Technological advances have made it so there’s practically no excuse not to integrate green architecture principles into new construction. While standards like those for LEED certification are a terrific starting point, it’s important that cities and communities answer basic questions about why they should build responsibly and the best ways to go about it.
Green architecture can be put into practice countless ways, including roofs that are home to vegetation.
The activity of construction, coupled with building operation and maintenance, accounts for significant greenhouse gas emissions. But architects have far more tools today for designing structures that minimize environmental impact, or even generate their own sustaining power resources.
Smart, efficient buildings are nothing new, of course. Many of the most lauded buildings worldwide have been ones that respected their immediate surroundings and how they fit into them. With technologies like LEED tiles, green roofs, and photovoltaic (PV) cells, green architecture is more attainable than ever. Here are some materials and technologies that will power the green architecture revolution.
Geothermal Technology and Green Architecture
Different types of geothermal energy wells are found beneath the crust of the earth. Some connect to steam sources that can be used to power geothermal heat pumps, for example. Despite large variations in temperature on the earth’s surface, underneath the crust, the temperature is typically hot and stable. Geothermal technology uses these heat sources to generate electricity and heating for structures built on the surface.
Harnessing the possibilities of geothermal wells requires drilling into the earth, and installing well rings in the drill holes for structural soundness. Some wells can be connected to geothermal power plants, where heated water powers turbines, and others transfer heat to other materials that can be used in power generation. Geothermal wells that connect with structures’ integrated heating and cooling systems circulate water through a building’s structure, warming it in the winter and pulling heat out of it in the summer. Using closed-loop geothermal wells means that these power sources are indefinitely sustainable.
Biomorphic designs are structures that are built in harmony with their surroundings. One famous example would be American architect Frank Lloyd Wright’s Fallingwater home, built in 1935. Biomorphic designs don’t have to be as completely enmeshed in the environment as Fallingwater, but they are generally made so that both the exterior and interior elements of the structure have a harmonious, “organic” look and feel.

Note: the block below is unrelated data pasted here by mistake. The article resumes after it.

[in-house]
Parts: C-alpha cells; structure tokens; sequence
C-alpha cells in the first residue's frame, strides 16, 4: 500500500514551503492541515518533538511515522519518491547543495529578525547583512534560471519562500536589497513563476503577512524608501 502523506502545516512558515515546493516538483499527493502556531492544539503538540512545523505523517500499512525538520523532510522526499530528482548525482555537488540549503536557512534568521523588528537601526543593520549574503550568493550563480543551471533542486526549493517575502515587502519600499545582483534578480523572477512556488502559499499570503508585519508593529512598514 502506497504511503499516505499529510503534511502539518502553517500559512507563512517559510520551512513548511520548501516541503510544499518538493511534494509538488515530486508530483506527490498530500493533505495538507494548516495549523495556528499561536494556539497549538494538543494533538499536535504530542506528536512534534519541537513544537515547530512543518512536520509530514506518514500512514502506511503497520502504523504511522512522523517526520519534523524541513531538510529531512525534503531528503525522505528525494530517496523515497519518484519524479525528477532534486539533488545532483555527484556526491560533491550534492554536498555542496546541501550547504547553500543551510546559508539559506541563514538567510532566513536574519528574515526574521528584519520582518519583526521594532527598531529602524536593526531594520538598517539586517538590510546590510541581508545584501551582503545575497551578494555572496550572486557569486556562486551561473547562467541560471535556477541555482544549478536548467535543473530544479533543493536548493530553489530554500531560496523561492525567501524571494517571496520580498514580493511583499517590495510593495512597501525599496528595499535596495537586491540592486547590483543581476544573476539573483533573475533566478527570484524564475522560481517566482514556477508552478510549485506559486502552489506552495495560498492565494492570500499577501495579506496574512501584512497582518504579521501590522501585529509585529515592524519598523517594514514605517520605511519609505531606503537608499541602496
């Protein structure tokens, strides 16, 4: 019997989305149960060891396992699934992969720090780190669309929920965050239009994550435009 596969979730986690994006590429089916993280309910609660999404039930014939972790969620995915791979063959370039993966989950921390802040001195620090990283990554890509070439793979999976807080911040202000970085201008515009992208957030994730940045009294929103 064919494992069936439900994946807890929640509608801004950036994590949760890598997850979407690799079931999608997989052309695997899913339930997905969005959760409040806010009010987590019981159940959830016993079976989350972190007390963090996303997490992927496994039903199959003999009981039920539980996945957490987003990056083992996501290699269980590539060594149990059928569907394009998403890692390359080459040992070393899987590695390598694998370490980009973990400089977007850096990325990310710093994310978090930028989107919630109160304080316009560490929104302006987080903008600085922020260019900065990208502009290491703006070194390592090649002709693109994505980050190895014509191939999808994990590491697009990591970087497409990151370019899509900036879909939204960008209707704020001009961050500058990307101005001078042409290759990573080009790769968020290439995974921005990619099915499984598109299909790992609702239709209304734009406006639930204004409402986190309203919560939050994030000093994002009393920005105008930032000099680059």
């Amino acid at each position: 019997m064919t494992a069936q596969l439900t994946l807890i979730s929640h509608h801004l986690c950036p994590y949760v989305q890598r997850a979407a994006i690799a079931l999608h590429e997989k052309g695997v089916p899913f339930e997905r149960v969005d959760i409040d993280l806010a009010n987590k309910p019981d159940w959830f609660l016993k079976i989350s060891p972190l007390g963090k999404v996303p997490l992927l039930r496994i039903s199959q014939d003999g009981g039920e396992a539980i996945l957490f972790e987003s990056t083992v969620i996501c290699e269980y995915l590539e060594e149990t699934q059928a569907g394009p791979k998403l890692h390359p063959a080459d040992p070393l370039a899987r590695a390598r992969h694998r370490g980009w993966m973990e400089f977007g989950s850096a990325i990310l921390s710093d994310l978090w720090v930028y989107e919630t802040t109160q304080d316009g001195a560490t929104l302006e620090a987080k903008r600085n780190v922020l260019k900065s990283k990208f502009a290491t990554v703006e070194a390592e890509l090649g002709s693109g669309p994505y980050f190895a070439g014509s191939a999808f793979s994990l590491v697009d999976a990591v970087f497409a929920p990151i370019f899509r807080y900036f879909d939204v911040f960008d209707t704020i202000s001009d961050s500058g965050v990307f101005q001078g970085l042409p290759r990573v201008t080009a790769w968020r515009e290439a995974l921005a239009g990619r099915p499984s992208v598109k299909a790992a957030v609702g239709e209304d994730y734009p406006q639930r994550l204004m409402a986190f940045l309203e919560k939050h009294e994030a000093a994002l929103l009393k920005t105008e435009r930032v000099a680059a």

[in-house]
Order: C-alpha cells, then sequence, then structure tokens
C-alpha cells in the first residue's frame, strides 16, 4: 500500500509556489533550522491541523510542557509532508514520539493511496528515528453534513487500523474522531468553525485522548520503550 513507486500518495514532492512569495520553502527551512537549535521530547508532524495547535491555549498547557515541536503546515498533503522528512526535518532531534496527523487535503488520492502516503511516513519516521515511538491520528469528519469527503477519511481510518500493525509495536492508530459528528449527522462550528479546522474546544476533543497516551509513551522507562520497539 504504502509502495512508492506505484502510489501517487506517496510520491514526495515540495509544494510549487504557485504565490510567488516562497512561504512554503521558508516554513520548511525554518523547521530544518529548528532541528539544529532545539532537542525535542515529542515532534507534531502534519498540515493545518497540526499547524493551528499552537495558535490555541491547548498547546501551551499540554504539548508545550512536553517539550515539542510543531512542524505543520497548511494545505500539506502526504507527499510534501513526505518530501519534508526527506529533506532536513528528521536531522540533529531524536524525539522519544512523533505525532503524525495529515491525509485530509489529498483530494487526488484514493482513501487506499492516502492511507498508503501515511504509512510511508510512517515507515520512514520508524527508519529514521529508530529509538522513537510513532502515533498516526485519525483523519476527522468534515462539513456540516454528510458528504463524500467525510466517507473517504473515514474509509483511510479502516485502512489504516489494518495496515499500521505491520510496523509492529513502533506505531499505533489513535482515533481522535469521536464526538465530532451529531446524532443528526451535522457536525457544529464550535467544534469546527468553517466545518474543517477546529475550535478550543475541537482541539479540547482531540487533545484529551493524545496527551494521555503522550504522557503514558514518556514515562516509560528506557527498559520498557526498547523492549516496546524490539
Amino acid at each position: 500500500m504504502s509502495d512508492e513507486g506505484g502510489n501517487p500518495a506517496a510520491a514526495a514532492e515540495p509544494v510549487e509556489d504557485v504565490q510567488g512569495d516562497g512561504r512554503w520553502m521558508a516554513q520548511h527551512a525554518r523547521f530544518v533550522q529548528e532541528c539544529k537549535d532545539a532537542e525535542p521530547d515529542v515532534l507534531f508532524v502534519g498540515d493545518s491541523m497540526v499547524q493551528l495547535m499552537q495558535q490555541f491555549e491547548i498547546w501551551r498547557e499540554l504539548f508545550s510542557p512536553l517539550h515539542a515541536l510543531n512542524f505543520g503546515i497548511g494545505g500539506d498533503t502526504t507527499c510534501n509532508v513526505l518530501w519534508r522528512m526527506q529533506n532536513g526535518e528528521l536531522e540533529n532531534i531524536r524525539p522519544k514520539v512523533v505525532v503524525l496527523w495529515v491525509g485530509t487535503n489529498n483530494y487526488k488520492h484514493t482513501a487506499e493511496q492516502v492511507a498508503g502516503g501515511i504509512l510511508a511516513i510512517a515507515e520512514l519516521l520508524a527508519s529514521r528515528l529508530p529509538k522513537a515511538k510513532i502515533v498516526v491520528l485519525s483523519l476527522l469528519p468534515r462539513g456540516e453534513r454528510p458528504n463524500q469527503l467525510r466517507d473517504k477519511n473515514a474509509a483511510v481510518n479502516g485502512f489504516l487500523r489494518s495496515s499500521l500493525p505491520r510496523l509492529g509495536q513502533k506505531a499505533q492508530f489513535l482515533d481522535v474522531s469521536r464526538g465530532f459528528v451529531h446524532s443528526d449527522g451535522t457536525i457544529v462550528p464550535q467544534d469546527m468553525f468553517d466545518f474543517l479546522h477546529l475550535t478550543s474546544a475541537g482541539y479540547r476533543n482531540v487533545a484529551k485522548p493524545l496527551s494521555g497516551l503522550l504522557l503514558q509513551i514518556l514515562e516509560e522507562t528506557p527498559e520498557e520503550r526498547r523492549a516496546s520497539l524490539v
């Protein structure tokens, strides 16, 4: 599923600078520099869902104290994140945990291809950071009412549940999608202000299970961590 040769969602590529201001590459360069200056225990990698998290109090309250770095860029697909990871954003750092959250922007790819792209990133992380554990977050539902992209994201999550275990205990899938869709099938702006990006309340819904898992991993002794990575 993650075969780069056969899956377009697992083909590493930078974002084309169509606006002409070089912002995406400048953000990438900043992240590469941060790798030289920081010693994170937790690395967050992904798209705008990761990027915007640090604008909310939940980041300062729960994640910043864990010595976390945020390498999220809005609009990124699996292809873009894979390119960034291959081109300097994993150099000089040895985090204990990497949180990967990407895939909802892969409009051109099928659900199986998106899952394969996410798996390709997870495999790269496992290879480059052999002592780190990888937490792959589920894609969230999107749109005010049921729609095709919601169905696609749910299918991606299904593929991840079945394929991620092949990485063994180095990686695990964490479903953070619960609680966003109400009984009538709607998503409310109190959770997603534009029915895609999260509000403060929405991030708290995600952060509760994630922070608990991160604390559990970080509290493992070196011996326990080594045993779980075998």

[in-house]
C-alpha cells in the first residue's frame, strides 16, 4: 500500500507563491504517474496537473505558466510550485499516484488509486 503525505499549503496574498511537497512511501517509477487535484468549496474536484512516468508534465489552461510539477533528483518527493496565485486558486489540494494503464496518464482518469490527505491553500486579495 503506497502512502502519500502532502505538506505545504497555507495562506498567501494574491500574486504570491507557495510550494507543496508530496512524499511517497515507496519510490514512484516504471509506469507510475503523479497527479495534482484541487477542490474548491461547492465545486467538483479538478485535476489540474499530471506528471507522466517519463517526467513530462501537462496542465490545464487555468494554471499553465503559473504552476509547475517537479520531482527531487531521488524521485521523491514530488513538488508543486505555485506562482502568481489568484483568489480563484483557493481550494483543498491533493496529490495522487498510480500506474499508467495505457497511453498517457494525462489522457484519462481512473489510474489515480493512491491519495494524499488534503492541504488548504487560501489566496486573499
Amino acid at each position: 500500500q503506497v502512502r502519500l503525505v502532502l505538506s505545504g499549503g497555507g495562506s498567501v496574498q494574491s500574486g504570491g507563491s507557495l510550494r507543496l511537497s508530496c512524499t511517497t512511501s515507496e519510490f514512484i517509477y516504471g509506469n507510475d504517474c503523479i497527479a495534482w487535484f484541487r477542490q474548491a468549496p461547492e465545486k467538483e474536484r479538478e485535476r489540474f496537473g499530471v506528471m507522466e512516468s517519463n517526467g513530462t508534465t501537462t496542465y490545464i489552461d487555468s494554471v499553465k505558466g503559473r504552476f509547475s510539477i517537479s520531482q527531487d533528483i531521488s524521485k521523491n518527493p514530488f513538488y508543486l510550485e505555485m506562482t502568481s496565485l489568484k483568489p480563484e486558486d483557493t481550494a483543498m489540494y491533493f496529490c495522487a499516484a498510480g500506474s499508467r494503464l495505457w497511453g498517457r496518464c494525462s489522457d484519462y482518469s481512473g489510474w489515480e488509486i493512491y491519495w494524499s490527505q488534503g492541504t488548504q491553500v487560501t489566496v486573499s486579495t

Biomorphic designs are nothing new, but today they can be made sturdier and more environmentally friendly than ever.
Fluid, organic architectural forms continue to be popular, and by nature they lend themselves to green architecture, taking advantage of environmental features that can form a mutual symbiosis with structures. With advances in computer-aided design and construction, biomorphic forms that look like everything from nests to waves can be created, and they can be powered by green technologies like solar photovoltaic (PV) panels or geothermal wells so that structures not only look organic, but also adhere to green architecture principles.
Photovoltaic and Other Alternative Power Types
Geothermal wells represent just one type of alternative to the use of fossil fuels to power buildings. Renewable energy systems are rapidly becoming more efficient and cheaper. In some cases, multiple types of power generation are tapped, improving energy performance compared to using a single power source. For example, a hydropower plant and a photovoltaic (PV, or solar) plant may work together to power structures, sometimes working in parallel, sometimes relying on one or the other depending on conditions.
The control system of the hybrid power structure manages the use of component plants and ensures efficient power is always available. For example, a hybrid PV/hydropower system typically includes reservoirs that store water and power in batteries. Different operational strategies put different demands on the reservoirs, ensuring the “greenest” power production at all times.